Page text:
The record $3.5 trillion stockpiled in U.S. fixed-income funds is raising the specter the bond market will buckle under the strain of redemptions once interest rates rise. Simple math suggests there’s little need to worry.
While fund assets have almost doubled since the financial crisis, their size as a portion of all U.S. mutual funds is still in line with the 21 percent average over the past three decades, according to Investment Company Institute (ICI). Debt fund managers also hold almost 9 percent of assets in cash—close to the highest in a quarter-century and more than the maximum rate of outflows in 1994, one of the worst years for bonds.
With St. Louis Fed President James Bullard saying Aug. 15 that markets are probably mistaken if they expect rate increases to occur more slowly than policy makers forecast, money managers such as BlackRock Inc. have called on regulators to forestall a potential liquidity crisis that may deepen a selloff if too many investors try to get out at once. While a tumble in bonds economists have predicted all year may finally materialize, JPMorgan Chase & Co. says withdrawals are unlikely to unleash a flood of selling that upends debt markets.
“The worries are overblown,” Nikolaos Panigirtzoglou, the London-based global-market strategist at JPMorgan, the top-ranked firm for U.S. fixed-income research by Institutional Investor magazine, said by telephone on Aug. 14. “If you look at history, it’s clear investors aren’t over-invested and bond funds are well positioned.”
The stakes have never been higher for the Federal Reserve to engineer a soft landing from almost six years of near-zero benchmark rates as the amount of outstanding public debt reaches a record $17.7 trillion, data compiled by Bloomberg show.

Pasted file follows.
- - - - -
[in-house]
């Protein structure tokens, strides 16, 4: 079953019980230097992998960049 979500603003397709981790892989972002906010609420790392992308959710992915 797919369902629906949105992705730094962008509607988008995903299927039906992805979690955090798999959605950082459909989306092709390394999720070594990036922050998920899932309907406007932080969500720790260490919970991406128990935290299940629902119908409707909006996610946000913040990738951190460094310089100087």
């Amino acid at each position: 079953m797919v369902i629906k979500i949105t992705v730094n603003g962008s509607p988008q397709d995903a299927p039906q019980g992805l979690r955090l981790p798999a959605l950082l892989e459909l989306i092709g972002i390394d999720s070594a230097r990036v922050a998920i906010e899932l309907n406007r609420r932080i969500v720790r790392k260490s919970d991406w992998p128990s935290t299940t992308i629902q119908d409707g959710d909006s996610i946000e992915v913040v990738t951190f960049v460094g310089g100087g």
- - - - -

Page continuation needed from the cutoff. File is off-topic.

In the U.S., debt securities of all types, from Treasuries to junk bonds, have rallied this year and confounded forecasters who foresaw losses as the Fed scaled back its extraordinary stimulus that has supported the U.S. economy since 2008.
The 4.9 percent average return is the most since 2011 on a year-to-date basis, data compiled by Bank of America Corp. show.
Yields on 10-year Treasuries, the benchmark for trillions of dollars of securities, fell to the lowest since June 2013 last week as the deepening conflict between Russia and Ukraine boosted demand for haven assets. Yields dropped 0.69 percentage point this year through Aug. 15 and ended at 2.34 percent last week. They were at 2.38 percent as of 10:55 a.m. in New York.
The bond market has been supported by individuals pouring money into fixed-income mutual funds, which has boosted their assets by $1.77 trillion since the start of 2008, according to Washington-based ICI, the industry’s trade association.
The enthusiasm for bonds has raised the risk that a sudden jump in yields could cause a flood of redemptions and magnify losses, according to BlackRock, the world’s largest money manager.
The New York-based firm, which oversees $4.32 trillion, published a report in May saying regulators should consider limits on some withdrawals and standardize provisions that would let funds under duress hand over bonds instead of cash.
“Minimizing ‘run risk’ will mitigate systemic risk,” the report said. Spokeswoman Tara McDonnell said on Aug. 15 the firm still held this view while declining to comment further.
While the surge in bond demand since the financial crisis has given credibility to the notion that the risks to investors have rarely been greater, it doesn’t tell the whole story.
Bond funds account for 22 percent of the $15.66 trillion U.S. mutual fund industry, just 1 percentage point more than the average since 1984, according to ICI.
At the same time, fixed-income funds have increased their cash cushions to 8.7 percent of assets from 7.3 percent a year ago. That’s more than the historical average of 5.4 percent. On a quarterly basis, the funds have had more liquid assets only once in the past 30 years—in the second quarter of 2011.